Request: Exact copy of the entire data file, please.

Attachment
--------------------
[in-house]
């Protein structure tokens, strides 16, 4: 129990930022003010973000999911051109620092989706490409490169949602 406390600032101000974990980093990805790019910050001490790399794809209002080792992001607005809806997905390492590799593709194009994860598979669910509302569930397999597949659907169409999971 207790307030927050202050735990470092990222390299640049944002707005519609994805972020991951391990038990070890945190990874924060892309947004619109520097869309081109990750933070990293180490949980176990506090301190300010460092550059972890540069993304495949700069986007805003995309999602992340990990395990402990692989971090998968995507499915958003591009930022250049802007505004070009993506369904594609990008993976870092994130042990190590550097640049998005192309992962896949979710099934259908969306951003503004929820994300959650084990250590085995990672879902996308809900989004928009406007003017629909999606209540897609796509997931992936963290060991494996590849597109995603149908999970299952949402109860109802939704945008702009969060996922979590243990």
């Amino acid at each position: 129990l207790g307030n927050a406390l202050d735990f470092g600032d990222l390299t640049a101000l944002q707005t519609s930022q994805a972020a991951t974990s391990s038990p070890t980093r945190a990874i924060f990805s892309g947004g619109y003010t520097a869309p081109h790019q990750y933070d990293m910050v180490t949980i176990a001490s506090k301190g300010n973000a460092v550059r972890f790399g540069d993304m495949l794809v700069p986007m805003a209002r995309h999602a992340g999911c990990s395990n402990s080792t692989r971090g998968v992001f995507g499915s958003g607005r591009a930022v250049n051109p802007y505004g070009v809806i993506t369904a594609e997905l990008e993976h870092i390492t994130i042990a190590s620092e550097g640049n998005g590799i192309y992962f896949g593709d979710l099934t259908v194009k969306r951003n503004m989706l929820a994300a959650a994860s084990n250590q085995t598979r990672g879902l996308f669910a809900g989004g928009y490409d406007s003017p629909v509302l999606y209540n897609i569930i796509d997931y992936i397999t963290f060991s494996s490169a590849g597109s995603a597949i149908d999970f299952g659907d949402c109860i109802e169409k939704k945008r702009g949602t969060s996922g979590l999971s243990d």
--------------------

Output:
[in-house]
């Protein structure tokens, strides 16, 4: 129990930022003010973000999911051109620092989706490409490169949602 406390600032101000974990980093990805790019910050001490790399794809209002080792992001607005809806997905390492590799593709194009994860598979669910509302569930397999597949659907169409999971 207790307030927050202050735990470092990222390299640049944002707005519609994805972020991951391990038990070890945190990874924060892309947004619109520097869309081109990750933070990293180490949980176990506090301190300010460092550059972890540069993304495949700069986007805003995309999602992340990990395990402990692989971090998968995507499915958003591009930022250049802007505004070009993506369904594609990008993976870092994130042990190590550097640049998005192309992962896949979710099934259908969306951003503004929820994300959650084990250590085995990672879902996308809900989004928009406007003017629909999606209540897609796509997931992936963290060991494996590849597109995603149908999970299952949402109860109802939704945008702009969060996922979590243990």
């Amino acid at each position: 129990l207790g307030n927050a406390l202050d735990f470092g600032d990222l390299t640049a101000l944002q707005t519609s930022q994805a972020a991951t974990s391990s038990p070890t980093r945190a990874i924060f990805s892309g947004g619109y003010t520097a869309p081109h790019q990750y933070d990293m910050v180490t949980i176990a001490s506090k301190g300010n973000a460092v550059r972890f790399g540069d993304m495949l794809v700069p986007m805003a209002r995309h999602a992340g999911c990990s395990n402990s080792t692989r971090g998968v992001f995507g499915s958003g607005r591009a930022v250049n051109p802007y505004g070009v809806i993506t369904a594609e997905l990008e993976h870092i390492t994130i042990a190590s620092e550097g640049n998005g590799i192309y992962f896949g593709d979710l099934t259908v194009k969306r951003n503004m989706l929820a994300a959650a994860s084990n250590q085995t598979r990672g879902l996308f669910a809900g989004g928009y490409d406007s003017p629909v509302l999606y209540n897609i569930i796509d997931y992936i397999t963290f060991s494996s490169a590849g597109s995603a597949i149908d999970f299952g659907d949402c109860i109802e169409k939704k945008r702009g949602t969060s996922g979590l999971s243990d």